cancel
Showing results for 
Search instead for 
Did you mean: 

Costant speed decline because of crosstalk

FIXED
riccardo2
Grafter
Posts: 56
Thanks: 4
Registered: ‎19-02-2017

Re: Costant speed decline because of crosstalk

One could almost think the service was devised by bean counters totally disregarding the engineering advice.

BBBWBHAAHAHAHAAHAHAHAHA! Grin

 

However to me the most weird thing is this one...

https://www.openreach.com/fibre-broadband/community-fibre-partnerships

 

I mean, Openreach revenues are billions per second and they put in place such initiative like a sort of charity when they actually will get their money back in a couple of months. And such communities will even have to pay for an engineer visit to repair the cables that are not property of the customer despite the customer funded the cabling! Crazy2 Grin

riccardo2
Grafter
Posts: 56
Thanks: 4
Registered: ‎19-02-2017

Re: Costant speed decline because of crosstalk

As we are not allowed to go further down the line than the MasterBox, then logically this is the JOM point, please can you confirm this with OpenReach.

I don't think this question was for me but I've found this thread

https://community.bt.com/t5/Landline/wiring-and-the-master-socket/td-p/650908

where summing up all posts I understand that yes, the master socket itself is OpenReach responsibility but:

"Although openreach are responsible for the wiring up to and including the main socket any damage to this cabling on your premises by you there would be a charge by openreach for the repair."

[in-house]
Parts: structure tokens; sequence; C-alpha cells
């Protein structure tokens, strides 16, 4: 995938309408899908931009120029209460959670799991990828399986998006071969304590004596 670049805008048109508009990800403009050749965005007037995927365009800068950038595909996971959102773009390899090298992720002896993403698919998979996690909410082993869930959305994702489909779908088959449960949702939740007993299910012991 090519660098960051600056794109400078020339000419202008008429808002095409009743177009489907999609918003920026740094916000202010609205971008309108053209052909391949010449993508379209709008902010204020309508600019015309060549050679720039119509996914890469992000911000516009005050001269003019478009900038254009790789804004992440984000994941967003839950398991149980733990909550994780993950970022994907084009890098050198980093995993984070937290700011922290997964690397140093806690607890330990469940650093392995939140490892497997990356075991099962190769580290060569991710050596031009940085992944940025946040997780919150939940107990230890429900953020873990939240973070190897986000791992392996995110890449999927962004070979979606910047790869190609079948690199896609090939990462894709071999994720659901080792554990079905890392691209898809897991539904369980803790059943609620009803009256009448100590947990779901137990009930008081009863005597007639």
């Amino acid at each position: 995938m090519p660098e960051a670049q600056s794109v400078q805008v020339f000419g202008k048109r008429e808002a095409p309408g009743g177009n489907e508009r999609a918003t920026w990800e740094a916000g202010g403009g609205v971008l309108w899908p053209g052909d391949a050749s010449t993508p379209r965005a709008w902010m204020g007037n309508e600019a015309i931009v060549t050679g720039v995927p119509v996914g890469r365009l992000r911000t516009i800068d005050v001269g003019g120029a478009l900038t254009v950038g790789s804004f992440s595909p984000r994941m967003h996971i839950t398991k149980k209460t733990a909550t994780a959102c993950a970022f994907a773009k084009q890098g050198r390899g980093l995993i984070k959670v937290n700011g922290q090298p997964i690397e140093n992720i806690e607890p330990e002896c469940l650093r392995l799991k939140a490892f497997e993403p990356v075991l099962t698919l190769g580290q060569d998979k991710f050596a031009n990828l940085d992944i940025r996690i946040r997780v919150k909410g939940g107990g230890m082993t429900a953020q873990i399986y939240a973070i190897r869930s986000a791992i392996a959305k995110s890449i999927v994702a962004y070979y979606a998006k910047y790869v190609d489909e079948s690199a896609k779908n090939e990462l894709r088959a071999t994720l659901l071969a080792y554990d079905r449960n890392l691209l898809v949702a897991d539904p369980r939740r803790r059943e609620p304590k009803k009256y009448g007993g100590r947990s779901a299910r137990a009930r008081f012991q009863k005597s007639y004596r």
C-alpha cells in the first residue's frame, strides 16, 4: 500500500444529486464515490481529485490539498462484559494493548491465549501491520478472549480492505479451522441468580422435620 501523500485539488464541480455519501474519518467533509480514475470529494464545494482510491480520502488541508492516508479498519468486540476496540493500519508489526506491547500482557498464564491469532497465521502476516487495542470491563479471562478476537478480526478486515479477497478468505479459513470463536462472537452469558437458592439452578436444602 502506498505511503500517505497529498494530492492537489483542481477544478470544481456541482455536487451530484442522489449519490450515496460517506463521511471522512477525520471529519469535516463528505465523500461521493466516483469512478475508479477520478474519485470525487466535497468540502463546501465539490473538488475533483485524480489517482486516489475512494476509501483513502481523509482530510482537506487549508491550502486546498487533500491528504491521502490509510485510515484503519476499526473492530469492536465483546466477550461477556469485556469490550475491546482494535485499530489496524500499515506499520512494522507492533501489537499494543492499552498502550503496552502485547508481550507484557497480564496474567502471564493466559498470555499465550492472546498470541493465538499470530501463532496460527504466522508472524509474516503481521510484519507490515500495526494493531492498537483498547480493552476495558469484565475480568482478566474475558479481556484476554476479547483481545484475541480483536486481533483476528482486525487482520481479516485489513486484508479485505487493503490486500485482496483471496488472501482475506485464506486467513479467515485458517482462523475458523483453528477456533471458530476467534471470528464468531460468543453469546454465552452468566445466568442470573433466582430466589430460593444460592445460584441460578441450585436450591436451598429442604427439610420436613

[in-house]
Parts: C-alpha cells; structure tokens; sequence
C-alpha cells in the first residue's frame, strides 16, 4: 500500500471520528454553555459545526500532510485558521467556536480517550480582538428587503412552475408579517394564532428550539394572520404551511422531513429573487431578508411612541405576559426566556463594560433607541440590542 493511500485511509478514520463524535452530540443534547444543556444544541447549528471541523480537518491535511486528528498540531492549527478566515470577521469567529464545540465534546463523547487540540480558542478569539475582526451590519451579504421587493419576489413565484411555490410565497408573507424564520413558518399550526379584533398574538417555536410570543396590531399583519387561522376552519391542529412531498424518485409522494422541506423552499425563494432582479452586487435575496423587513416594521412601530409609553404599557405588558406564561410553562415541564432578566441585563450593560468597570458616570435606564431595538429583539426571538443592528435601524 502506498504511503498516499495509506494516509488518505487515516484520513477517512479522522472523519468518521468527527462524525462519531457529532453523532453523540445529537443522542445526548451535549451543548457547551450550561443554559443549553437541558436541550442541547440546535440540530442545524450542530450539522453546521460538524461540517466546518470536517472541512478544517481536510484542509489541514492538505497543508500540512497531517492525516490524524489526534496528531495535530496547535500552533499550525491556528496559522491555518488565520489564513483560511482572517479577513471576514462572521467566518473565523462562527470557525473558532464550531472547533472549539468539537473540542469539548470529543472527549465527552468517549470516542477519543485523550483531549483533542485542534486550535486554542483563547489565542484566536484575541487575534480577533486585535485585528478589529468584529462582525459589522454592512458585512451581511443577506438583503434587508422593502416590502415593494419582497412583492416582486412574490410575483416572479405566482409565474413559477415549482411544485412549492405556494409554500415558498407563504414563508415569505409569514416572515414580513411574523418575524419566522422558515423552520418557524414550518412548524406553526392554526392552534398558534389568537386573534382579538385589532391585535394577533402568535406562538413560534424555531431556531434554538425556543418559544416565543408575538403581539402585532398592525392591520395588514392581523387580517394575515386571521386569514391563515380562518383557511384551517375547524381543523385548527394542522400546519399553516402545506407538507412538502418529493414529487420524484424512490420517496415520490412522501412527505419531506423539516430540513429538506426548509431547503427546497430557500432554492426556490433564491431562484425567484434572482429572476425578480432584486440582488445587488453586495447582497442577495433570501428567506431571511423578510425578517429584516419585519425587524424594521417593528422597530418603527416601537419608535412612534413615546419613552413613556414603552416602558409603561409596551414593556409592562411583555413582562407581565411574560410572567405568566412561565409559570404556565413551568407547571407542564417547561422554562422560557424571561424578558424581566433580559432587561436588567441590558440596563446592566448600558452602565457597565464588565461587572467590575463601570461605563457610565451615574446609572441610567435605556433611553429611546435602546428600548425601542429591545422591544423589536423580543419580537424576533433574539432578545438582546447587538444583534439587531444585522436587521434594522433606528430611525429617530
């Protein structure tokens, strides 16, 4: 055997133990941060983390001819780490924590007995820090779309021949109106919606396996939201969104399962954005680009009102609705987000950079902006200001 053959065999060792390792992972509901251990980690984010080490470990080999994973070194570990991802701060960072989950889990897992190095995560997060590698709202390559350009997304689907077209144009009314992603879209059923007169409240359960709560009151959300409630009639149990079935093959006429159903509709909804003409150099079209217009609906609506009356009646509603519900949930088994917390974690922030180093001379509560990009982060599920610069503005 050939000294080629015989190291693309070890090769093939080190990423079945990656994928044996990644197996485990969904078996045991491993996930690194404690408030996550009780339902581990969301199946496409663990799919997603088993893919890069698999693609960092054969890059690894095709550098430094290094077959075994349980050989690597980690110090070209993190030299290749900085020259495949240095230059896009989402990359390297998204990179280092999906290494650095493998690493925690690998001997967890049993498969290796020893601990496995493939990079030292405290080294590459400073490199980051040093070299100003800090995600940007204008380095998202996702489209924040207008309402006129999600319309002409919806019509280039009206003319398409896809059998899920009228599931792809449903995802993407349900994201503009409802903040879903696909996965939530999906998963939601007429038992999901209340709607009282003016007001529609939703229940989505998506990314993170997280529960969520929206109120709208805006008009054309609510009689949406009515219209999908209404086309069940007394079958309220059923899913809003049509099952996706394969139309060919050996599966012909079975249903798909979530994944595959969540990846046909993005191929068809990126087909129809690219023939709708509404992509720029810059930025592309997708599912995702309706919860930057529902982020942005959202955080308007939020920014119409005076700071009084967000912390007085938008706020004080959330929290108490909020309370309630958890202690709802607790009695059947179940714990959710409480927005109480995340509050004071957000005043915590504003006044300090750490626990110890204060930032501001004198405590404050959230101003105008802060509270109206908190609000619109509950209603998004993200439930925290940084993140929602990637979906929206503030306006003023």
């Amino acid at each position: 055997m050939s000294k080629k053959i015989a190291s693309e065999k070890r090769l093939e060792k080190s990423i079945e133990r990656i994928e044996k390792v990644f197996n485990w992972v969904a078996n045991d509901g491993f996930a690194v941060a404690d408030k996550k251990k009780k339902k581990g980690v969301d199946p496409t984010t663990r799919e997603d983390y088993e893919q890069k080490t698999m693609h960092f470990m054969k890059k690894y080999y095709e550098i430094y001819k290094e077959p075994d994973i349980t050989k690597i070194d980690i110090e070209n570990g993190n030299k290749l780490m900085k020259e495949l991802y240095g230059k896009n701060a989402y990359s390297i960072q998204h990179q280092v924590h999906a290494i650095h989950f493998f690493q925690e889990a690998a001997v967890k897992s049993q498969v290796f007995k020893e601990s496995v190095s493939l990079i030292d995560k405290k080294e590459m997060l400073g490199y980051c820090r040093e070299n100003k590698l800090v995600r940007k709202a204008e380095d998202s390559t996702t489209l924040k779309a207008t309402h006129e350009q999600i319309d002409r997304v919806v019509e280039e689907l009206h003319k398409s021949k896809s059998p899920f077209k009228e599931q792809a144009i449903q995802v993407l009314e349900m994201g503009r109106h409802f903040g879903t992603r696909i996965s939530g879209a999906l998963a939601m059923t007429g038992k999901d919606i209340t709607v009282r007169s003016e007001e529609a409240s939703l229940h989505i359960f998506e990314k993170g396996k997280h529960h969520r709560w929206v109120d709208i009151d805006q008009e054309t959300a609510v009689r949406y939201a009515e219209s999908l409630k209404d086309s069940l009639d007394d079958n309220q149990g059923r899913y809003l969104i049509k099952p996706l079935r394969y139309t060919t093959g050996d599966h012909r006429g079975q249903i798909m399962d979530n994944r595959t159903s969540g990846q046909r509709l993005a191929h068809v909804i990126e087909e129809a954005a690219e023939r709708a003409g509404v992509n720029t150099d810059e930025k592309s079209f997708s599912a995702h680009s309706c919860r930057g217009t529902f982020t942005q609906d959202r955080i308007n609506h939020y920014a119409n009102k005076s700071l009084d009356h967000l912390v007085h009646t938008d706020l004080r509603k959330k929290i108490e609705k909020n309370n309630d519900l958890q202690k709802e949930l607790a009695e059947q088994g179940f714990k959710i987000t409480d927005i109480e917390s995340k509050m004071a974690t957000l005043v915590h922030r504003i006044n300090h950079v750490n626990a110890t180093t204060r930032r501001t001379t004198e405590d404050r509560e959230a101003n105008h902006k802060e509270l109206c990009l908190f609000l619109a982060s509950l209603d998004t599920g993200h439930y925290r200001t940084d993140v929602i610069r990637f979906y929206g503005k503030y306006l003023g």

Here we go again!Sad

 

See also

https://www.consumeractiongroup.co.uk/topic/404384-who-is-responsible-for-the-master-socket/

 

And that's one of the articles I was referring to about the risk of being charged

Hundreds of customers have lodged complaints about BT engineers wrongly charging for work
https://www.thisismoney.co.uk/money/bills/article-2723459/The-130-call-fee-BT-shouldnt-charge-you.ht...

Baldrick1
Hero
Posts: 3,076
Thanks: 1,315
Fixes: 85
Registered: ‎30-06-2016

Re: Costant speed decline because of crosstalk

@riccardo2 

You have proved that the problem is not your router by trying another. In an earlier post you have convinced yourself that it's not an underground fault on your property caused by yourself. Consequently I can only assume that you are refusing to allow Openreach to have a look as a matter of principle due to the presence of the charging clause. Common sense tells me that this is a standard clause put there for a very reasonable purpose and that it's not going to be removed and very very unlikely applied in this case.

Why not just let Openreach have a look and if they confirm that they cannot improve your speed go back to Plusnet and see if you can negotiate a decent 40/10 deal?

 

riccardo2
Grafter
Posts: 56
Thanks: 4
Registered: ‎19-02-2017

Re: Costant speed decline because of crosstalk